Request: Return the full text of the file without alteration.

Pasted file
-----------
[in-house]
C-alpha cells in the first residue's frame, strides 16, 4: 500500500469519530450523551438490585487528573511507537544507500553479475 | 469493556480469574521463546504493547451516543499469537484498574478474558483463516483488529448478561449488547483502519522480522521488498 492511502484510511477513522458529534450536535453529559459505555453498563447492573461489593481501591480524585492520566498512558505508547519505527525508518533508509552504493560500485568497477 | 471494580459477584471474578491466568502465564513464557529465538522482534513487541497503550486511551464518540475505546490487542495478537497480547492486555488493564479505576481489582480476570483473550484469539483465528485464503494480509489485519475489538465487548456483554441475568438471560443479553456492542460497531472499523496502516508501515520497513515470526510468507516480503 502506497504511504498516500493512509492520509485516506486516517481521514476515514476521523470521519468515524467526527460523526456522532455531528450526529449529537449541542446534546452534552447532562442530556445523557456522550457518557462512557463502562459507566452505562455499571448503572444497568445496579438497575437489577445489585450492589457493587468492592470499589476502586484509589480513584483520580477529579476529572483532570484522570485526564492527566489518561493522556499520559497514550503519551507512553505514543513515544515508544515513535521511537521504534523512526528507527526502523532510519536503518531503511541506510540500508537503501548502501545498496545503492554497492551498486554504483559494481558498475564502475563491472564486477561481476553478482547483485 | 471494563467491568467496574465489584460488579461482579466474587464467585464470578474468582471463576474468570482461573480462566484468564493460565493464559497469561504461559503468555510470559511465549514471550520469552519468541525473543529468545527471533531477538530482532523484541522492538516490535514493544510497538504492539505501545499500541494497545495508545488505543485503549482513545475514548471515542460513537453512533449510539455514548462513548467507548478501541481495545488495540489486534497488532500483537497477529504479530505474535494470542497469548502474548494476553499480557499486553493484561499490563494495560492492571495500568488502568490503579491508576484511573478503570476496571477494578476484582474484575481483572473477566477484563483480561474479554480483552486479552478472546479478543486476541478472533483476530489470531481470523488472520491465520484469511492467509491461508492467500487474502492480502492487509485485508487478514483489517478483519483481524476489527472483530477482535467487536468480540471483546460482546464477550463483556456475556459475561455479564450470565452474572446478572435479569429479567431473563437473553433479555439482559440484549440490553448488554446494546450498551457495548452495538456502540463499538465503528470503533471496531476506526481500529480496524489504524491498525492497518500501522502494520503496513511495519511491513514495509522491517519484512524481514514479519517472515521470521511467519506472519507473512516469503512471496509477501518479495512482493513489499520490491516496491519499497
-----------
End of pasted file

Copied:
[in-house]
C-alpha cells in the first residue's frame, strides 16, 4: 500500500469519530450523551438490585487528573511507537544507500553479475 | 469493556480469574521463546504493547451516543499469537484498574478474558483463516483488529448478561449488547483502519522480522521488498 492511502484510511477513522458529534450536535453529559459505555453498563447492573461489593481501591480524585492520566498512558505508547519505527525508518533508509552504493560500485568497477 | 471494580459477584471474578491466568502465564513464557529465538522482534513487541497503550486511551464518540475505546490487542495478537497480547492486555488493564479505576481489582480476570483473550484469539483465528485464503494480509489485519475489538465487548456483554441475568438471560443479553456492542460497531472499523496502516508501515520497513515470526510468507516480503 502506497504511504498516500493512509492520509485516506486516517481521514476515514476521523470521519468515524467526527460523526456522532455531528450526529449529537449541542446534546452534552447532562442530556445523557456522550457518557462512557463502562459507566452505562455499571448503572444497568445496579438497575437489577445489585450492589457493587468492592470499589476502586484509589480513584483520580477529579476529572483532570484522570485526564492527566489518561493522556499520559497514550503519551507512553505514543513515544515508544515513535521511537521504534523512526528507527526502523532510519536503518531503511541506510540500508537503501548502501545498496545503492554497492551498486554504483559494481558498475564502475563491472564486477561481476553478482547483485 | 471494563467491568467496574465489584460488579461482579466474587464467585464470578474468582471463576474468570482461573480462566484468564493460565493464559497469561504461559503468555510470559511465549514471550520469552519468541525473543529468545527471533531477538530482532523484541522492538516490535514493544510497538504492539505501545499500541494497545495508545488505543485503549482513545475514548471515542460513537453512533449510539455514548462513548467507548478501541481495545488495540489486534497488532500483537497477529504479530505474535494470542497469548502474548494476553499480557499486553493484561499490563494495560492492571495500568488502568490503579491508576484511573478503570476496571477494578476484582474484575481483572473477566477484563483480561474479554480483552486479552478472546479478543486476541478472533483476530489470531481470523488472520491465520484469511492467509491461508492467500487474502492480502492487509485485508487478514483489517478483519483481524476489527472483530477482535467487536468480540471483546460482546464477550463483556456475556459475561455479564450470565452474572446478572435479569429479567431473563437473553433479555439482559440484549440490553448488554446494546450498551457495548452495538456502540463499538465503528470503533471496531476506526481500529480496524489504524491498525492497518500501522502494520503496513511495519511491513514495509522491517519484512524481514514479519517472515521470521511467519506472519507473512516469503512471496509477501518479495512482493513489499520490491516496491519499497